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VPA’s Manfredi Receives Industrial Designers Society of America Young Educator Award
Louise Manfredi, an assistant professor of industrial and interaction design in the College of Visual and Performing Arts’ (VPA) School of Design, received a 2020 Young Educator Award from the Industrial Designers Society of America (IDSA), one of the oldest and largest industrial design associations. Manfredi received the award virtually at IDSA’s international design conference in September.
The IDSA Young Educator of the Year Award recognizes junior faculty, non-tenured or tenure-track educators who have made a noteworthy impact on industrial design education within the early years of their academic career. Individuals are nominated by a peer or student.
Manfredi joined the School of Design faculty in 2017. In addition to teaching industrial and interaction design, she serves as the program lead for Invent@SU, which helps undergraduate students transform into inventors as they design, prototype and pitch original devices.
“I was pleasantly surprised to receive this award,” says Manfredi. “It is a wonderful feeling to be recognized not only by the faculty and students who nominated me but also by a committee of educators, fellows and industry professionals. That the committee saw the merit in my approach of blending design and engineering methodologies has been incredibly rewarding.”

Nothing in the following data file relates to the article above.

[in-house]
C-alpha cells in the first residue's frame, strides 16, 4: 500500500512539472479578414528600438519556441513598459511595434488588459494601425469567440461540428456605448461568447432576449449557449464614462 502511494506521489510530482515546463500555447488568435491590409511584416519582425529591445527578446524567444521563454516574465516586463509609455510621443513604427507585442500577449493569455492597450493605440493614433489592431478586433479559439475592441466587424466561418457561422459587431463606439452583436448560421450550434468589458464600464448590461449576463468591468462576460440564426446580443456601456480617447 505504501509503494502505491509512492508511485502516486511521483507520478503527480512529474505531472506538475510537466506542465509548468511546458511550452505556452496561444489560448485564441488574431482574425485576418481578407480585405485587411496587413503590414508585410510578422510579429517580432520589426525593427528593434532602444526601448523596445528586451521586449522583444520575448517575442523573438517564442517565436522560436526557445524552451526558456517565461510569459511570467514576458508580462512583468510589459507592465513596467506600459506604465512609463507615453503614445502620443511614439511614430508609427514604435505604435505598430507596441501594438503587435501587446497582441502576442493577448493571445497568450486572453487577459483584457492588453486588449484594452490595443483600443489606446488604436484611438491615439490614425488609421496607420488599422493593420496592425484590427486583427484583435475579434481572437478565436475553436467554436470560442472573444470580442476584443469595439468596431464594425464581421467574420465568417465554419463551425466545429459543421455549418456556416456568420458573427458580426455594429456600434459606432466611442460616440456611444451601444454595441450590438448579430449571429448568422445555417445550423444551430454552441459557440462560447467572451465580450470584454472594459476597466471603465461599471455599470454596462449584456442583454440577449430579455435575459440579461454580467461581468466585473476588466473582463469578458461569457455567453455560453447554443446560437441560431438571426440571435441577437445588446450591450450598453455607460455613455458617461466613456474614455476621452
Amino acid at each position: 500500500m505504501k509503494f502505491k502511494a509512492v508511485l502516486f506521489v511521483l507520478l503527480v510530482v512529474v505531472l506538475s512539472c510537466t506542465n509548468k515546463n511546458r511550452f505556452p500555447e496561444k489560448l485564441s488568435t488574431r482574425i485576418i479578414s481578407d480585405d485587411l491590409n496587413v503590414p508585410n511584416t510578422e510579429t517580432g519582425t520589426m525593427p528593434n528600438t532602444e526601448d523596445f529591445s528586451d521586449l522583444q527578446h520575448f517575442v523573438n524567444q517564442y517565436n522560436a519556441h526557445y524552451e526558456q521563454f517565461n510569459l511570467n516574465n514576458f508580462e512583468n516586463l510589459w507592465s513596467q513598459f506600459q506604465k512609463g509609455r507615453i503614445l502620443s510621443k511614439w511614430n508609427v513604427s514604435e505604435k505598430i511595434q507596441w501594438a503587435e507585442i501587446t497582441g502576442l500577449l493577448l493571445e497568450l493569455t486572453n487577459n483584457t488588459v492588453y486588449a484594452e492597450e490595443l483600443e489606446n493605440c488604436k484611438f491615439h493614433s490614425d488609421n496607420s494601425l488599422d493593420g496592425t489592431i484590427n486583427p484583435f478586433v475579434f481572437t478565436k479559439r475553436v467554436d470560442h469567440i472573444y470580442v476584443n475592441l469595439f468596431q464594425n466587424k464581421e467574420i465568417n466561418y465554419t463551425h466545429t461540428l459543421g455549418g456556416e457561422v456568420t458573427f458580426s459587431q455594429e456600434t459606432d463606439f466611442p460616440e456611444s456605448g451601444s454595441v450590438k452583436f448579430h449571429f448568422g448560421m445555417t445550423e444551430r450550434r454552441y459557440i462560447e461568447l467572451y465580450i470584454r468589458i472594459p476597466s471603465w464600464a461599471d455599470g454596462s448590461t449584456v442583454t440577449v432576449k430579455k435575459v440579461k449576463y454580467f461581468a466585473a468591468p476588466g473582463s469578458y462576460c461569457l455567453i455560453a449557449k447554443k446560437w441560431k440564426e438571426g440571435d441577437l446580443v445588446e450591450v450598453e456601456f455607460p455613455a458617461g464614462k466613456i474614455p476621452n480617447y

“I’ve had the pleasure of co-teaching with Dr. Manfredi over the past two years, and as such, I could point to numerous examples for why she’s deeply deserving of this honor,” says Don Carr, professor and coordinator of the industrial and interaction design program. “As an educator, what’s abundantly clear is that through her teaching Louise makes the classroom fun, dynamic, challenging and her passion for learning is contagious.”
Manfredi’s teaching and research focuses on what can be learned from other disciplines to make design and engineering better. This commitment has seen designers learning from neuroscientists, and biomedical engineers learning about usability testing from industrial designers.
“It is so important that designers and engineers have the opportunity to learn from each other,” says Manfredi. “They work on different parts of the same projects in industry; therefore, it makes sense that they experience this in their education too.”
This commitment to interdisciplinarity is core to her research agenda, which blends multiple fields of study to promote sustainable material use in the prototyping phases of product development.
Manfredi is an active member of IDSA, the American Society for Engineering Education (ASEE) and the Design Research Society (DRS). She holds a Ph.D. in mechanical engineering and a B.Des. in product design from the University of Leeds, UK.
“I credit the breadth of my own education in design, science and engineering for the teaching skills I have developed so far,” notes Manfredi. “I feel that I have been successful because of the talented people who taught me and took the time to mentor me as a young academic. I always strive to exude the same passion for knowledge as my professors did and support students who have a desire to learn as much as they can.”